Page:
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Diary of Plateau State conflicts

| July 11, 2012 More

 THE mass violence in Plateau State over the past decade began on Friday 7th September 2001, just over two years after the transition from military to civilian rule in 1999. The belief was that the Plateau was previously free of conflict and was named: “Home of Peace and Tourism”.

But there were very high levels of violence against the Igbo and other Easterners in Jos, Bukuru and the minesfields in 1966 in which thousands were massacred by Hausa and Berom mobs. The political dynamics were different but more people were killed on the Plateau in 1966 than in 2001.

The September 7 to 12, 2001 Muslim-Christian violence in Jos, in which an estimated 1,000 people were killed, was therefore a terrible shock. The main precursor to the 2001 mass violence in Jos – in that the political dynamics of the conflict were similar, not the scale of killing or destruction – was in April 1994. In both cases, a Muslim was appointed to a political position in Jos triggering protests by Plateau “indigenes” in Jos, then counter-protests by Hausa Muslims, which led to violence.

The Jos riots in 2001 – as in 2010 – spread to rural areas outside the city, where there were clashes between Berom (mainly Christian) farmers and Fulani (mainly Muslim) pastoralists and attacks on Muslims in some of the old mining settlements.

The rural violence on the Jos Plateau continued intermittently until the end of 2002, when there were a series of what were probably reprisal attacks by the Fulani, many of whom had been displaced from Plateau into Bauchi State, on villages inhabited by Berom and Irigwe people – predominantly farming communities living on the high plateau outside of Jos.

There were repeated episodes of violence between Muslims and Christians in Yelwa, in 2002 and 2004. After an attack in which several hundred Muslims were massacred – following earlier attacks on Christians – pressure on the federal government from northern leaders led the then President Obasanjo to visit Yelwa and declare a state of emergency in Plateau State.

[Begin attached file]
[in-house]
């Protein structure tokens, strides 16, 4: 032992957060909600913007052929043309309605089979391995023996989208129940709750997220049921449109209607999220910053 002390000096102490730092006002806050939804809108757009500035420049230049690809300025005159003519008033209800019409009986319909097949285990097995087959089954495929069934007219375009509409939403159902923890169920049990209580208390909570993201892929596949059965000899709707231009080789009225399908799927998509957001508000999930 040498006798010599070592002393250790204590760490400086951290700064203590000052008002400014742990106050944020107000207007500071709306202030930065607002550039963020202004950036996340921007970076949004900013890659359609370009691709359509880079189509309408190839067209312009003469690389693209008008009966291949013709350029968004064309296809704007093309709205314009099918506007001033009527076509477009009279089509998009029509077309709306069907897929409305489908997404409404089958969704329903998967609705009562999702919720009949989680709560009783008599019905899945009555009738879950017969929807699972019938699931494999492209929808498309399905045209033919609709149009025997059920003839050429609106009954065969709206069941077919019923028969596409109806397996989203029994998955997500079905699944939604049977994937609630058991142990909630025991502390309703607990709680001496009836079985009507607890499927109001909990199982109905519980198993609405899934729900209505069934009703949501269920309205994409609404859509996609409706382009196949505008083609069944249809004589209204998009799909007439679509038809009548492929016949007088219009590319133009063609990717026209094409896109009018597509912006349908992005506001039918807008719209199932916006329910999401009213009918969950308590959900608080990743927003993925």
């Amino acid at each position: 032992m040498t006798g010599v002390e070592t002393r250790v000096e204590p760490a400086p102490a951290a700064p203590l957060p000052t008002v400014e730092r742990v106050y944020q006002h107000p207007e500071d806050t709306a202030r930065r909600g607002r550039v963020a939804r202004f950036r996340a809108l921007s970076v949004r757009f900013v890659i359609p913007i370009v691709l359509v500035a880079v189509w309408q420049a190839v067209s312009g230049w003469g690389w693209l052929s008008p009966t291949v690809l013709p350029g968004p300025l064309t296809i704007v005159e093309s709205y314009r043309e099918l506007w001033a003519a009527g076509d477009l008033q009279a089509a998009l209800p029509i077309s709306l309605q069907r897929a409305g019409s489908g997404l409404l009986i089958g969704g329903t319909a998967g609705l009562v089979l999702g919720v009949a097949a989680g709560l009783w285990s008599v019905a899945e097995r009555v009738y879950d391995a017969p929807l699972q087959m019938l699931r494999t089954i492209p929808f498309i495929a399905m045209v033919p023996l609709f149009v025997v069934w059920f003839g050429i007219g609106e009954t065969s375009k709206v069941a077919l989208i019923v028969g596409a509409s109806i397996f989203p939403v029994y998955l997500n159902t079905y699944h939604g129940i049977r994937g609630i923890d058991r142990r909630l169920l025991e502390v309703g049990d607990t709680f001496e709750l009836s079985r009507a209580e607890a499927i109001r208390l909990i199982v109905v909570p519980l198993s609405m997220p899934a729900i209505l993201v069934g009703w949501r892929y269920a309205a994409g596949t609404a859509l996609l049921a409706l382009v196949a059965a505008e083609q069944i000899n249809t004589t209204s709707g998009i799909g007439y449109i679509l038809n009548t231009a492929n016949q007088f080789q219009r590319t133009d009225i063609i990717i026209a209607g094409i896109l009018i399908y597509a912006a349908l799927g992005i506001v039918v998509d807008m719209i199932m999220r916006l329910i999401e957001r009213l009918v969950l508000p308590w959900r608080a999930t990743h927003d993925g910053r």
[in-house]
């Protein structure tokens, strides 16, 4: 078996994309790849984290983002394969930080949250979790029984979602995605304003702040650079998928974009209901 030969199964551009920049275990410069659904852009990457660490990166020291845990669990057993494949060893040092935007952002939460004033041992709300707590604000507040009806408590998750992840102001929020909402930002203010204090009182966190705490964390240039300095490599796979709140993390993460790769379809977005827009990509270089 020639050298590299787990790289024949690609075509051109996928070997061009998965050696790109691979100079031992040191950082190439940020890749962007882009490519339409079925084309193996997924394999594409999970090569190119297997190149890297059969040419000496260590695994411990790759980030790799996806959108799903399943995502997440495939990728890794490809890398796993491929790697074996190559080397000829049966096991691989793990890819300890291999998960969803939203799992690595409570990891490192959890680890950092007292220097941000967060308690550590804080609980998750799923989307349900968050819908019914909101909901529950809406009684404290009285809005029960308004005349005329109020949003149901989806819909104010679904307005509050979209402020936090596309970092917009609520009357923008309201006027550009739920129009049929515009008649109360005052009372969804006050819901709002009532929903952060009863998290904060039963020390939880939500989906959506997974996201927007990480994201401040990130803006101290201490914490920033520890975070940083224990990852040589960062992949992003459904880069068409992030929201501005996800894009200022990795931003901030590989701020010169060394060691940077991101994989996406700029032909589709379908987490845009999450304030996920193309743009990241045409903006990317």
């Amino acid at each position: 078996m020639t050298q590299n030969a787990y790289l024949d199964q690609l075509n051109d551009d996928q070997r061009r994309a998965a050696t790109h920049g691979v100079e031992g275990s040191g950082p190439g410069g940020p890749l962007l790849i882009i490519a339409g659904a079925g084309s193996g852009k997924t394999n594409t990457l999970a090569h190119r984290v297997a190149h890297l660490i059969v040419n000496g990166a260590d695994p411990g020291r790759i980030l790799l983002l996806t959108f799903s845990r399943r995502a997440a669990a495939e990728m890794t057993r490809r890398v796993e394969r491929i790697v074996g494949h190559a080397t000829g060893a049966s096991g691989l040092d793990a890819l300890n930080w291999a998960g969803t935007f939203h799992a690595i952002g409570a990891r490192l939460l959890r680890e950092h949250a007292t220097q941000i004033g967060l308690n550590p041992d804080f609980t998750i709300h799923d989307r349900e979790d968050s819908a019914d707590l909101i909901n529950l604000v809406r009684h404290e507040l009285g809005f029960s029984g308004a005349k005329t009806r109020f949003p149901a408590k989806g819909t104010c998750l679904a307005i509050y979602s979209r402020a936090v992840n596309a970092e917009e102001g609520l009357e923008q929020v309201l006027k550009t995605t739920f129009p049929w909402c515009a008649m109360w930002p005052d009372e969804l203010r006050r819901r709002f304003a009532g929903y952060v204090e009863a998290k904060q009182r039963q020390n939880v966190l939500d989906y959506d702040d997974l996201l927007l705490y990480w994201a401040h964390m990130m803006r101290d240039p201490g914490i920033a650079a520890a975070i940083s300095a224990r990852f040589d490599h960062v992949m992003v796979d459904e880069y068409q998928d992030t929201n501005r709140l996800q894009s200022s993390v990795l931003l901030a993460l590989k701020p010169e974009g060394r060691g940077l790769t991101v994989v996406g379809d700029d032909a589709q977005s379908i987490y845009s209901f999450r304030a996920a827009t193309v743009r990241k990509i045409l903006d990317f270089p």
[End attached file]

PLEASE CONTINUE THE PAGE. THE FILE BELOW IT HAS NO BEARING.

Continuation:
A retired Major-General, Chris Alli, was put in charge of the state for six months (18 May to 18 November 2004) and a peace conference was inaugurated. The state governor at the time, Joshua Dariye, and his state legislature, were suspended from office, but returned to power after the state of emergency ended. Jonah Jang, Berom from Du village by ethnicity, and a retired Air Commodore and former military governor of Benue (1985-86) and Gongola (1986-87) States, has been Governor of Plateau State since 2007. His administration is widely accused of having adopted a Berom ethnic agenda, to the detriment of other groups, and by both Hausa and Fulani, especially, of having a strong anti-Muslim bias and this renewed violence in 2008 and 2010.

The past decade of violence in Plateau State, from 2001 till date, took place under civilian governments, but this does not mean military administrations were better at controlling religious or ethnic tensions in Nigeria. Military authoritarianism inflamed communal tensions in some areas, as the political demands of excluded groups were not met, and in the absence of open politics religious activism became more pronounced.

A report by a committee set up by the Plateau State government reported there had been 53,787 violent deaths in Plateau from 7 September 2001 to 18 May 2004, when a six month state of emergency was imposed by the federal government and the state governor and legislature suspended from office.